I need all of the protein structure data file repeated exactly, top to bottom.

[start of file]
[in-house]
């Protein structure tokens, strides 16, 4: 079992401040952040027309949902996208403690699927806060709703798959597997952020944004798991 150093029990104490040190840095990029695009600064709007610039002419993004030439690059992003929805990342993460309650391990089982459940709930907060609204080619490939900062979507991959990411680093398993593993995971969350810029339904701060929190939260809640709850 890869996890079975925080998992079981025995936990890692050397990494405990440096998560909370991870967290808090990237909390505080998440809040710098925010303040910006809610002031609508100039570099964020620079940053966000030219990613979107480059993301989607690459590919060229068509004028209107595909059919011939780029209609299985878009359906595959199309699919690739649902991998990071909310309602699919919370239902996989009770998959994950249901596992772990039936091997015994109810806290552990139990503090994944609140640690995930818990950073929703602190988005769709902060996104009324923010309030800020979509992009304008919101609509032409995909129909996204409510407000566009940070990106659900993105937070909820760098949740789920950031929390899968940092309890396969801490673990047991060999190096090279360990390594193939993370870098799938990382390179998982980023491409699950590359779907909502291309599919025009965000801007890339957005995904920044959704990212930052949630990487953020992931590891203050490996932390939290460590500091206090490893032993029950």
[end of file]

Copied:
[in-house]
């Protein structure tokens, strides 16, 4: 079992401040952040027309949902996208403690699927806060709703798959597997952020944004798991 150093029990104490040190840095990029695009600064709007610039002419993004030439690059992003929805990342993460309650391990089982459940709930907060609204080619490939900062979507991959990411680093398993593993995971969350810029339904701060929190939260809640709850 890869996890079975925080998992079981025995936990890692050397990494405990440096998560909370991870967290808090990237909390505080998440809040710098925010303040910006809610002031609508100039570099964020620079940053966000030219990613979107480059993301989607690459590919060229068509004028209107595909059919011939780029209609299985878009359906595959199309699919690739649902991998990071909310309602699919919370239902996989009770998959994950249901596992772990039936091997015994109810806290552990139990503090994944609140640690995930818990950073929703602190988005769709902060996104009324923010309030800020979509992009304008919101609509032409995909129909996204409510407000566009940070990106659900993105937070909820760098949740789920950031929390899968940092309890396969801490673990047991060999190096090279360990390594193939993370870098799938990382390179998982980023491409699950590359779907909502291309599919025009965000801007890339957005995904920044959704990212930052949630990487953020992931590891203050490996932390939290460590500091206090490893032993029950």